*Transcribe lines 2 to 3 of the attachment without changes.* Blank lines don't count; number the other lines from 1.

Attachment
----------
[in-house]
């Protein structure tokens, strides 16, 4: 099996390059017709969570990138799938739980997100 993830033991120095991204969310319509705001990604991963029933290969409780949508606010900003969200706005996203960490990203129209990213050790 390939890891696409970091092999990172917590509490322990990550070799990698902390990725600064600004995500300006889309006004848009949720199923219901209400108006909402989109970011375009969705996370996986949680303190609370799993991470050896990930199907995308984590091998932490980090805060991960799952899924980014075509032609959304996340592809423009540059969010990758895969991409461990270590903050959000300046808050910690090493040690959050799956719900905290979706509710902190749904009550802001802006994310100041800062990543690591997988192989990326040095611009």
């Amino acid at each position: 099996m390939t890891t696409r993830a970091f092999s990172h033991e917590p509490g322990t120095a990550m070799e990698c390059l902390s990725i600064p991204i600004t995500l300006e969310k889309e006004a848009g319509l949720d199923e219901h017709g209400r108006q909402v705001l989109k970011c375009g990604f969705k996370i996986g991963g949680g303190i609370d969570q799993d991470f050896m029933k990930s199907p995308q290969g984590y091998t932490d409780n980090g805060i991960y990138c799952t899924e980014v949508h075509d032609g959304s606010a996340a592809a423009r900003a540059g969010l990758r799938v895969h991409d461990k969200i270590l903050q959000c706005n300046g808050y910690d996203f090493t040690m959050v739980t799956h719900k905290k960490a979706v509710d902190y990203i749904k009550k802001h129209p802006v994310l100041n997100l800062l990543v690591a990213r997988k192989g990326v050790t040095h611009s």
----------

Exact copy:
């Protein structure tokens, strides 16, 4: 099996390059017709969570990138799938739980997100 993830033991120095991204969310319509705001990604991963029933290969409780949508606010900003969200706005996203960490990203129209990213050790 390939890891696409970091092999990172917590509490322990990550070799990698902390990725600064600004995500300006889309006004848009949720199923219901209400108006909402989109970011375009969705996370996986949680303190609370799993991470050896990930199907995308984590091998932490980090805060991960799952899924980014075509032609959304996340592809423009540059969010990758895969991409461990270590903050959000300046808050910690090493040690959050799956719900905290979706509710902190749904009550802001802006994310100041800062990543690591997988192989990326040095611009």
């Amino acid at each position: 099996m390939t890891t696409r993830a970091f092999s990172h033991e917590p509490g322990t120095a990550m070799e990698c390059l902390s990725i600064p991204i600004t995500l300006e969310k889309e006004a848009g319509l949720d199923e219901h017709g209400r108006q909402v705001l989109k970011c375009g990604f969705k996370i996986g991963g949680g303190i609370d969570q799993d991470f050896m029933k990930s199907p995308q290969g984590y091998t932490d409780n980090g805060i991960y990138c799952t899924e980014v949508h075509d032609g959304s606010a996340a592809a423009r900003a540059g969010l990758r799938v895969h991409d461990k969200i270590l903050q959000c706005n300046g808050y910690d996203f090493t040690m959050v739980t799956h719900k905290k960490a979706v509710d902190y990203i749904k009550k802001h129209p802006v994310l100041n997100l800062l990543v690591a990213r997988k192989g990326v050790t040095h611009s």